Monday, 15 October 2012

To Be Yourself is to Become Yourself

This is a guest post that I wrote for Mark Michaels on his blog, Beyond Faith ... Into Freedom.  Do yourself a favour and check out his site.  Besides articles, he has an ebook and a few courses you can sign up to - brilliant.  Here we go ......

My name is Sara and I am an alcoholic from South Africa.  I feel honored to have been invited by Mark to write a guest post for his website.    The 12 step program, for me, has been the only option for successful recovery.  It offers a design for living which can be implemented in all aspects of your life.  In pondering what to write, I thought I would share a couple of the 12 step principles that have worked for me and, by the Grace of God, will keep me clean and sober one day at a time.

Whatever your addiction is, acceptance is the foundation on which to build a new life in recovery.  Willingness to change is the key.  Most addicts have been affected by either abuse, lack of love or circumstances that have lead them to be emotionally insecure.  Although it is not your fault that life has dealt you a raw deal, when you reach the point where you realize that you cannot continue wrecking your own life and the life of others, it becomes your responsibility to make some changes.  Page 449 of the Big Book says it all, quote:
“And acceptance is the answer to all my problems today. When I am disturbed, it is because I find some person, place, thing or situation - some fact of my life - unacceptable to me, and I can find no serenity until I accept that person, place, thing or situation as being exactly the way it is supposed to be at this moment.
Nothing, absolutely nothing happens in God's world by mistake. Until I could accept my alcoholism, I could not stay sober; unless I accept life completely on life's terms, I cannot be happy. I need to concentrate not so much on what needs to be changed in the world as on what needs to be changed in me and in my attitudes”.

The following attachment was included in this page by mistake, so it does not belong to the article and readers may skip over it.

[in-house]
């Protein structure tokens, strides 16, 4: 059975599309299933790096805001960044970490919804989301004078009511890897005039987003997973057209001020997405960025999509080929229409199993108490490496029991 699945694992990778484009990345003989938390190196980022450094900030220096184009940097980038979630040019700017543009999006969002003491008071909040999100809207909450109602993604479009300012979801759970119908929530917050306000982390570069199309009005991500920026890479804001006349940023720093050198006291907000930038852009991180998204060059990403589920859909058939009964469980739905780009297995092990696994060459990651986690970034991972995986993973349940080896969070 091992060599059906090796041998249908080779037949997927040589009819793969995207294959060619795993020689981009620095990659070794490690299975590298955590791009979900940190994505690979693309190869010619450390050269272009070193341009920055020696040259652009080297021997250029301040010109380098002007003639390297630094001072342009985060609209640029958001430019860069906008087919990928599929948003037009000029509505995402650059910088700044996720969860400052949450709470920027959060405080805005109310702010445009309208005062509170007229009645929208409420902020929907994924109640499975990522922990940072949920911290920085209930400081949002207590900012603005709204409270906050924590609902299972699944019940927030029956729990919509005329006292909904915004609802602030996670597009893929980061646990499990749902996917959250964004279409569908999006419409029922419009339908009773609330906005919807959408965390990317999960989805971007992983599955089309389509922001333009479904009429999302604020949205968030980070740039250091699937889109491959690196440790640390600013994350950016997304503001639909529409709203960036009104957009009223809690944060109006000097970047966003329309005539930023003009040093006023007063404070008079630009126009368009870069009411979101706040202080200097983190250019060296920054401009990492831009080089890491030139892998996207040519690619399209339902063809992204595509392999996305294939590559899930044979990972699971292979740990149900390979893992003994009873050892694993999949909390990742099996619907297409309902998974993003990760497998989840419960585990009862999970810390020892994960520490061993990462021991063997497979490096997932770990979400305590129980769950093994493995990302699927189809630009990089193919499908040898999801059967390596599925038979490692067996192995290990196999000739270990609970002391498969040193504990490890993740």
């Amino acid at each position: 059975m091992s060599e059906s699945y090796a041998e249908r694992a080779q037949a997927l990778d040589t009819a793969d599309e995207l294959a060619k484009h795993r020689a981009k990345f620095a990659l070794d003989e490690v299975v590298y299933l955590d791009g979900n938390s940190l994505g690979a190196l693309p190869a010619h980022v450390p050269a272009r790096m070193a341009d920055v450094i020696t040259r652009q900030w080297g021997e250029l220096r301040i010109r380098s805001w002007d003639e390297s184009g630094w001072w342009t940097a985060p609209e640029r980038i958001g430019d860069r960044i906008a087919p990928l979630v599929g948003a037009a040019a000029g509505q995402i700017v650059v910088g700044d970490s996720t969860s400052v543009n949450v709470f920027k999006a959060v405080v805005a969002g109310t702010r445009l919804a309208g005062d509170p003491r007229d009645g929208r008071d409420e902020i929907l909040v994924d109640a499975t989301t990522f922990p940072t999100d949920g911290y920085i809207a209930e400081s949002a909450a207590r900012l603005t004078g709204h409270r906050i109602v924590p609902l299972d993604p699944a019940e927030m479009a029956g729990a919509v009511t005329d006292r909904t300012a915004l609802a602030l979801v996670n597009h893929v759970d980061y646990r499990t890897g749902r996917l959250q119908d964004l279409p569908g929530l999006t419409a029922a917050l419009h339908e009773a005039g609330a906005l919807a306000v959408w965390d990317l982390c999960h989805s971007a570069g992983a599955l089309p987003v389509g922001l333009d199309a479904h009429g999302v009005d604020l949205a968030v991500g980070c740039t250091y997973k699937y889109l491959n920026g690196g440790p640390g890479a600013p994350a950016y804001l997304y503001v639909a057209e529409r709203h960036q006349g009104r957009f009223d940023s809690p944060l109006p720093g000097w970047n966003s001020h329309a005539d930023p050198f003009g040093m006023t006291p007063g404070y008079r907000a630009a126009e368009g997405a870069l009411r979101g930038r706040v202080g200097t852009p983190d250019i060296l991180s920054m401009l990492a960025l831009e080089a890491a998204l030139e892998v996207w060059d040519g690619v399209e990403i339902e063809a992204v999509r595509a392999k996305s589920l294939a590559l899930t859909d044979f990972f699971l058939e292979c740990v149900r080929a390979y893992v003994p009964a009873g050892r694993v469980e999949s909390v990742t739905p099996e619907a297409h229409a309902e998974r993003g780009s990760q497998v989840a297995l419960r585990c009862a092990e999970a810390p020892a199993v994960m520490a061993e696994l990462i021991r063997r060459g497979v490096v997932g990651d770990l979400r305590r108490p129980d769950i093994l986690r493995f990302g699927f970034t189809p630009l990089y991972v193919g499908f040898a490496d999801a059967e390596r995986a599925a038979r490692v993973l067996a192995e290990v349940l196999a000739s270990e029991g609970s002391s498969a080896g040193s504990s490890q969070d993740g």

During my years of addiction, I was self-centered and negative in my attitude towards life.  When I did the dreaded fourth step in the AA program and analyzed situations that lead to resentment and fear, I came to realize that in most cases I was the cause of my own destruction.  Learning what my character defects are and taking steps to keep them in check, has helped me to react in a more positive manner when faced with adversity.  Holding onto anger, fear and resentment is a sure way of going straight back into the hell of addiction.  Deal with them, make amends where due and then let them go.  
Gratitude is an important attitude to keep.  Often we addicts find ourselves back on our pity pots, thinking why me, why did this have to happen to me?  Remember that there are others out there a lot worse off than you.  It is a good idea to keep a gratitude journal and add to it from time to time.  You will find you have a lot more to be grateful for than you can imagine. Ask yourself the question: Through all the pain that I have gone through, surely there must be a reason for it?  Perhaps our destiny is to go out and help other people overcome addiction.   Follow the advice of the brilliant Mahatma Ghandi who said:
“Be the change you want to see in the world”.
Surrounding yourself with positive and supportive people, reading inspirational books and following motivational people for example Jack Canfield, Deepak Chopra, Hale Dwoskin and the wonderful Neale Donald Welsch will all help towards maintaining a positive attitude.  Brian Tracy quotes:
“You cannot control what happens to you, but you can control your attitude towards what happens to you, and in that, you will be mastering change rather than allowing it to master you”.

When I started recovery, I was carrying around a load of guilt.  As soon as I learned to forgive myself, I could move forward.  I also found that people do not like you to change.  You certainly find out who your real friends – the ones that support you in any way they can.  Whatever harms were done to you in the past, forgive those that caused them.  When someone goes out of their way to belittle you or hurt you in your recovery, forgive them too.  Show tolerance for they do not understand.  Forgiveness is not to gain the other person’s approval – you do it for yourself as part of your journey towards faith and unconditional love.  So from this day on, if you have not done so already:
“Love yourself - accept yourself - forgive yourself – and be good to yourself, because without you, the rest of us are without a source of many wonderful things.

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